CLEVELAND — Local families and the Ohio Health Care Association are hoping exempting fully vaccinated employees at nursing homes and assisted living facilities from COVID-19 testing will encourage more of these workers to get inoculated.
Gov. Mike DeWine announced on Monday those fully vaccinated are now exempt from normal routine COVID-19 testing at those facilities, however, staff who are not fully vaccinated will have to continue to be tested twice a week.
"We hope that this change will give encouragement to those who work in nursing homes, who have not been vaccinated yet, to take advantage of the opportunity," DeWine said.
Ohio Health Care Association Executive Director Peter Van Runkle told News 5 about 55% of nursing home and assisted living employees have taken the vaccine. Van Runkle wants that number to be 75% or higher, especially since these workers are making up a greater percentage of new COVID-19 cases.
“It used to be that staff was about 40% of the total cases, now it’s 60%," Van Runkle said.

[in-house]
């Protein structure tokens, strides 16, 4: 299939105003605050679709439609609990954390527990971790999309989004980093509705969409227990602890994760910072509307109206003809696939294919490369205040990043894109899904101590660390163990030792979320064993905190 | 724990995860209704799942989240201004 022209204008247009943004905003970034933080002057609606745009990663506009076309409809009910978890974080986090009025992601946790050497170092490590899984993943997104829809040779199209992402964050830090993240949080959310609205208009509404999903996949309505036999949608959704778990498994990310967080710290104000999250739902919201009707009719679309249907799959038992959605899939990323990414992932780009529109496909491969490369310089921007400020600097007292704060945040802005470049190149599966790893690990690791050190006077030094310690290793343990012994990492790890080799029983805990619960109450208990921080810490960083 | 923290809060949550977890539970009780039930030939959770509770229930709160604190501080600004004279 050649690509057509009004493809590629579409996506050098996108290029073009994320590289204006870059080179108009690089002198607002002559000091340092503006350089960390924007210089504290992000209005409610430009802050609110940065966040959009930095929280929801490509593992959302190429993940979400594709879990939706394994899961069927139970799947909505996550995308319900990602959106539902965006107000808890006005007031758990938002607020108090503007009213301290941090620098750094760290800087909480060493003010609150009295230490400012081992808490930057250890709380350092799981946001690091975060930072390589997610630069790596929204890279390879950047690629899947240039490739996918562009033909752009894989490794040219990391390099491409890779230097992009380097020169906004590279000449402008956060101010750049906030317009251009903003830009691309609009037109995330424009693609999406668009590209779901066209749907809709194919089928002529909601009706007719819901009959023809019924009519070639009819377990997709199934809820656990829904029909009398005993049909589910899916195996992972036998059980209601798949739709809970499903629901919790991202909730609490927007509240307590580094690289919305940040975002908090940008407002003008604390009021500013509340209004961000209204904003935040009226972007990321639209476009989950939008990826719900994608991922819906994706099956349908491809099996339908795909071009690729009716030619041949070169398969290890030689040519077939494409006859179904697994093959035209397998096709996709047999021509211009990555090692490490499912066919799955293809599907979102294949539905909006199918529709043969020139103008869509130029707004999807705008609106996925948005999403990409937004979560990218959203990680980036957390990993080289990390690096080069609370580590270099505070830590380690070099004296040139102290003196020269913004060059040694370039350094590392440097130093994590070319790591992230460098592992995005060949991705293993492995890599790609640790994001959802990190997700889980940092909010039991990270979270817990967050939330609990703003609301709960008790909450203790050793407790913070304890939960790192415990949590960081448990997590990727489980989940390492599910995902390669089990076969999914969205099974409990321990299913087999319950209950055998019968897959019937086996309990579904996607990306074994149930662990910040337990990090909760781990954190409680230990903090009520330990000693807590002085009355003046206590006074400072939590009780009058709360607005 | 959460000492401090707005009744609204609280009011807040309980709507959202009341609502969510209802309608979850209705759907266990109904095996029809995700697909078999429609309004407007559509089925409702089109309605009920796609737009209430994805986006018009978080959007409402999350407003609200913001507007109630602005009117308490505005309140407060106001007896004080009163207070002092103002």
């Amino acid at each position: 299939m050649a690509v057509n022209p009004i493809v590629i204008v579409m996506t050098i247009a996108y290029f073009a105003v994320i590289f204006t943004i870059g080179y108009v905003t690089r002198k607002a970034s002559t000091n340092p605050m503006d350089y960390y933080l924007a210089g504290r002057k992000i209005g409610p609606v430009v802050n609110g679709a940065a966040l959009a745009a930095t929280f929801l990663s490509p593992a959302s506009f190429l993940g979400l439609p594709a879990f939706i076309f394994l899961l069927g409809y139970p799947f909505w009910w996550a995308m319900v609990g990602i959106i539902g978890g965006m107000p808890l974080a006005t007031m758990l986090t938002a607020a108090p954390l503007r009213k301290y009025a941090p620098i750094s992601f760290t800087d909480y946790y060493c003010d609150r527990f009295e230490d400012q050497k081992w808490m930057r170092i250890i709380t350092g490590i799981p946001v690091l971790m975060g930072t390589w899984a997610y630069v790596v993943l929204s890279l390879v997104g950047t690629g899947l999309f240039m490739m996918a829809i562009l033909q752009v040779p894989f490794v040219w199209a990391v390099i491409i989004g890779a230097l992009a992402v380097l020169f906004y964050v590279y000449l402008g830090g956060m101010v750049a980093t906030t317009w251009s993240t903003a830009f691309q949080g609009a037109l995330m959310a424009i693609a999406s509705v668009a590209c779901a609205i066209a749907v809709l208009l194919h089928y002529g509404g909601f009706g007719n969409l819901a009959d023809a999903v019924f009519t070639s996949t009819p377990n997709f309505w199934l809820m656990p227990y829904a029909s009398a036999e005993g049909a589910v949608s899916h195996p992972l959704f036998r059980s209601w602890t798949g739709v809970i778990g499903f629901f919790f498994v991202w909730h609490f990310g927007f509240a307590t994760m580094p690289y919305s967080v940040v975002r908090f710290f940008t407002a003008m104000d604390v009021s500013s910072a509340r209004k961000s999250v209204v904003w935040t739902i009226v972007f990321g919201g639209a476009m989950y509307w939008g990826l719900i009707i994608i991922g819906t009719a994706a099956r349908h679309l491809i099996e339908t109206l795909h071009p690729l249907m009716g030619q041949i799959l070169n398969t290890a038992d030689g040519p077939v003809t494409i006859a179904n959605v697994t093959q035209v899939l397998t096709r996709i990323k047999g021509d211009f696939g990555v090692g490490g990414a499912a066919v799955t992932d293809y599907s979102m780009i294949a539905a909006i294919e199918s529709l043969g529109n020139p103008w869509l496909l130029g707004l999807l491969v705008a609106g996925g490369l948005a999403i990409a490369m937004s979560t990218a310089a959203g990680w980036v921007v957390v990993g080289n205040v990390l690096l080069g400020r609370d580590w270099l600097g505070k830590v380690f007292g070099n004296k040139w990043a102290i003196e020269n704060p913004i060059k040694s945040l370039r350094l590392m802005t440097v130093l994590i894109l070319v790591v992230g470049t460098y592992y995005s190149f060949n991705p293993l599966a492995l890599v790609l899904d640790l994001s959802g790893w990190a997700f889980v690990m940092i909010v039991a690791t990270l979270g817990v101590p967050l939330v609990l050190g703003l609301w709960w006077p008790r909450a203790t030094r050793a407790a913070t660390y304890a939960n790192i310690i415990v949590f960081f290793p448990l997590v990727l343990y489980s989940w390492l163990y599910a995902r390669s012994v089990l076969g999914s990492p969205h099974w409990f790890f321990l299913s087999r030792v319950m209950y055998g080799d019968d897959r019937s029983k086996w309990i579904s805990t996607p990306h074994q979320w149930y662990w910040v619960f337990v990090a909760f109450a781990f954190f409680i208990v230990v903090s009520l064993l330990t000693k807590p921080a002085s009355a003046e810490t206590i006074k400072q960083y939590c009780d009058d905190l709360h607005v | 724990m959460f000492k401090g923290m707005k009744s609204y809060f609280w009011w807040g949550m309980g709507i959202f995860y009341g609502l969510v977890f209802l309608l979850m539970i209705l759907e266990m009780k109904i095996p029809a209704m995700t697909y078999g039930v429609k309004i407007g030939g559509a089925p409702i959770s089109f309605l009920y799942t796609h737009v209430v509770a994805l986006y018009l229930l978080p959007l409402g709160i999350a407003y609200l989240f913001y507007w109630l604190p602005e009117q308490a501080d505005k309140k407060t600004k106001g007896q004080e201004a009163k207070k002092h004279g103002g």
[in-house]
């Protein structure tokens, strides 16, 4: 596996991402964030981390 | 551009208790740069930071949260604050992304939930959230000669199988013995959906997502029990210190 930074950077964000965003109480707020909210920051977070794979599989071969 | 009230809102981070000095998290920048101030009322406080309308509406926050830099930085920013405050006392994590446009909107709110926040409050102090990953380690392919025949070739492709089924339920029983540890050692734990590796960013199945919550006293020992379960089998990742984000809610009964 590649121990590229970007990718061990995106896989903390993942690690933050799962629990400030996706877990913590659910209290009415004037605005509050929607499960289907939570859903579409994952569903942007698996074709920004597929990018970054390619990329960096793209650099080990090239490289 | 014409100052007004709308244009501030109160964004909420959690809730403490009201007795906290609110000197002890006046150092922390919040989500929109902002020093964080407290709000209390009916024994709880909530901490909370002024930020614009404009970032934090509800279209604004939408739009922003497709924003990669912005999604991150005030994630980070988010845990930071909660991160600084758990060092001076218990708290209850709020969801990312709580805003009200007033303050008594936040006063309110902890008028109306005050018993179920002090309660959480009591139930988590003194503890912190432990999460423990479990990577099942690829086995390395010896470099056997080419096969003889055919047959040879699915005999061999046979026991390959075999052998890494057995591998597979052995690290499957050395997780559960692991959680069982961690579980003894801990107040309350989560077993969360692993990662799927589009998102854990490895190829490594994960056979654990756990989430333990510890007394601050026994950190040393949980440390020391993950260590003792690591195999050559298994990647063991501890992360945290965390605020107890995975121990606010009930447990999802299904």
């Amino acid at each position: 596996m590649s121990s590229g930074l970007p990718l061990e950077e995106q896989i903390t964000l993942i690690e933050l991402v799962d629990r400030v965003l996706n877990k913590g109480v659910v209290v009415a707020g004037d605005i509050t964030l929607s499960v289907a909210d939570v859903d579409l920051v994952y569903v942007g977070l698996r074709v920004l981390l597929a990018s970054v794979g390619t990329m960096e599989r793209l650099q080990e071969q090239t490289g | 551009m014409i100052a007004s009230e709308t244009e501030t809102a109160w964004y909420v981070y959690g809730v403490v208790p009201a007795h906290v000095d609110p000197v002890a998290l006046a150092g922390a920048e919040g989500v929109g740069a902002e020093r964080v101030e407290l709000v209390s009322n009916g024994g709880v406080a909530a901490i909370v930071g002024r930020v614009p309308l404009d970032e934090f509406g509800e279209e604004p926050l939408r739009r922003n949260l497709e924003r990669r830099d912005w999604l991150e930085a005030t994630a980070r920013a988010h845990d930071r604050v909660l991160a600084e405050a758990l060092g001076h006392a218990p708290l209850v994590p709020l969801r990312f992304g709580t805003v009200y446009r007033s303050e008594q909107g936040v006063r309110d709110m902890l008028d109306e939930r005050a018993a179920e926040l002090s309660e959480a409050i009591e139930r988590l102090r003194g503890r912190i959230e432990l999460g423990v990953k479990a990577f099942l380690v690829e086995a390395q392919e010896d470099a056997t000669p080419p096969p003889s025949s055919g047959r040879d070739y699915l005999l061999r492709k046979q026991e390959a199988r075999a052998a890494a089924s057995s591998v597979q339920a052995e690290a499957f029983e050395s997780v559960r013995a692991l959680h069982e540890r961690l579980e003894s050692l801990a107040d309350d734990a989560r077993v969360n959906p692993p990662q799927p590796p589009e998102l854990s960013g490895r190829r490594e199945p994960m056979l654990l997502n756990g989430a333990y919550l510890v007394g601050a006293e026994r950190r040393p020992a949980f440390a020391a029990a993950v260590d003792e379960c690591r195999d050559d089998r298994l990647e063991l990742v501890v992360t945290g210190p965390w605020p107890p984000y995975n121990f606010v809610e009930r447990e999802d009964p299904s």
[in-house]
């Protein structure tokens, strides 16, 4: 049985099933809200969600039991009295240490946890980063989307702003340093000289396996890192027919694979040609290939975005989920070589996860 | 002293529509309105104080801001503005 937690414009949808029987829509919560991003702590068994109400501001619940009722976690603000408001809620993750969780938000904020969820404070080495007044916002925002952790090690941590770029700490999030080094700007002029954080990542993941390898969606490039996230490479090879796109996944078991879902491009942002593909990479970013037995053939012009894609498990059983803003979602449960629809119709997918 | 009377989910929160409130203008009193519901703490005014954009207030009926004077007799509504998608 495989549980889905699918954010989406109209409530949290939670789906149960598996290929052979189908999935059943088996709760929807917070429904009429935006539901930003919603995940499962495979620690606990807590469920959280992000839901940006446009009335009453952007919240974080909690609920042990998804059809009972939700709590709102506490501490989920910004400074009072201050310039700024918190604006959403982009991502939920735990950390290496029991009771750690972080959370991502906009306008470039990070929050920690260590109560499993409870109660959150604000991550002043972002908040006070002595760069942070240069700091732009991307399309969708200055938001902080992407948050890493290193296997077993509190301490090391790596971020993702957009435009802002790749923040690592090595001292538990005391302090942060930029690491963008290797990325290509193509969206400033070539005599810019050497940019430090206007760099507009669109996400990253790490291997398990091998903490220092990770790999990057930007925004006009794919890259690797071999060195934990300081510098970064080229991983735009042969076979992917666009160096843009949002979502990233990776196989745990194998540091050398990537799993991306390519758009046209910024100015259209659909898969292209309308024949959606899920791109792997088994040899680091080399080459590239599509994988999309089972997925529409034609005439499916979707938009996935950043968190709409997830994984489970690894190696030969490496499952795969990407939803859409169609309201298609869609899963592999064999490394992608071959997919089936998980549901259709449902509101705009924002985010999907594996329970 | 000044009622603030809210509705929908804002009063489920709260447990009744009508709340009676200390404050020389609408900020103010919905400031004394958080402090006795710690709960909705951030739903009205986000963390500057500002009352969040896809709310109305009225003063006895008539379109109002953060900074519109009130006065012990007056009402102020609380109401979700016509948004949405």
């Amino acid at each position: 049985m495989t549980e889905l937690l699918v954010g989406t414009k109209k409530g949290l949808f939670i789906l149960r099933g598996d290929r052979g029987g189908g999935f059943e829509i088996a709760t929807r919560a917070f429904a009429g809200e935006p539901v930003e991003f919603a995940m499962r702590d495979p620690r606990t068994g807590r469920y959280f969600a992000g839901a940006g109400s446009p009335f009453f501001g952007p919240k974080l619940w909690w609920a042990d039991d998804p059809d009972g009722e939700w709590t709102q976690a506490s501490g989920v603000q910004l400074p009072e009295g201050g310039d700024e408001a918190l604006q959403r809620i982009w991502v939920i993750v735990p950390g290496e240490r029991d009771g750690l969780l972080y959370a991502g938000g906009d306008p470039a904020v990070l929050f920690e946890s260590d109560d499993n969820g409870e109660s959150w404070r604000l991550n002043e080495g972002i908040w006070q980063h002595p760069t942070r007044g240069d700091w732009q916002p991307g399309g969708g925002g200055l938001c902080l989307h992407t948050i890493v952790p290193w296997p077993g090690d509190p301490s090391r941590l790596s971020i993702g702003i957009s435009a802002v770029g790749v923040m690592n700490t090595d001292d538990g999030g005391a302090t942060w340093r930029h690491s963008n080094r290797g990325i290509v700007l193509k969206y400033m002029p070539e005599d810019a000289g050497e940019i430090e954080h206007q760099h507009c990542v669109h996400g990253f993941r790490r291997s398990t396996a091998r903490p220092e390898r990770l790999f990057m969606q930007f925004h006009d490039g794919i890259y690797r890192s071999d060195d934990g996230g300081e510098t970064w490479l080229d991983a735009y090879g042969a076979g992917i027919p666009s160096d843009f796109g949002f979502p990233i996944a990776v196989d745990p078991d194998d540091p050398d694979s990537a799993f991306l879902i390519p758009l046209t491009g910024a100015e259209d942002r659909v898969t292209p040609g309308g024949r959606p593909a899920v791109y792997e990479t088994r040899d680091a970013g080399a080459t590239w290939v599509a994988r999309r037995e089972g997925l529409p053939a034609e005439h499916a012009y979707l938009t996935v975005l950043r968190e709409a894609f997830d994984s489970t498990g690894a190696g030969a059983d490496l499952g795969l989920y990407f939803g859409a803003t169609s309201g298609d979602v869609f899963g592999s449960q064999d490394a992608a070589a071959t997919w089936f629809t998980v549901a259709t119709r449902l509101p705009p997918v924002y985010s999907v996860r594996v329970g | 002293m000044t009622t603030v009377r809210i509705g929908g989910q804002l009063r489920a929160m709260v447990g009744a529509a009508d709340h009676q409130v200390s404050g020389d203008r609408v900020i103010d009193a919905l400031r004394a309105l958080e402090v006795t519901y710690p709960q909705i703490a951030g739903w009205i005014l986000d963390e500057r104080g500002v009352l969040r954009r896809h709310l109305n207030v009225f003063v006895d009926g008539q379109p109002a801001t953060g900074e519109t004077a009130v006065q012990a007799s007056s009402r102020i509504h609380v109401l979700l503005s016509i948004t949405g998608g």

“This is all about rewarding the staff that has gotten vaccinated, this is really the better way to protect against COVID. I think it’s a power incentive, it’s something that we had recommended back around Christmas time to the governor.”
Van Runkle said exempting fully vaccinated employees from testing will help agencies across the state better maintain staffing levels because a significant number of workers left their jobs to seek employment elsewhere because of the heavy testing requirements.
“Very detrimental to them in terms of them wanting to stay employed, because we’ve lost people in our profession because of that," Van Runkle said.
“That’s invasive, that’s a burden when you add that on top of everything else that they have to deal with."
Sam Hemoud, whose 75-year-old father is getting care at an Avon Lake nursing home, believes Ohio lifting the COVID-19 testing requirement for fully vaccinated employees is the right thing to do.
Hemoud is also hoping it will motivate more of these employees to get vaccinated, further improving safety against the virus for northeast Ohio's most vulnerable population.
“These workers are coming and going, and the weather is getting nicer and things are opening back up, and I think they need to do the right thing," Hemoud said.
“I think they need to do the right thing because they are in that type of work environment and they take care of the most critical.”
“Whether you want to or not, it’s the right thing to do, and it’s for the right people.”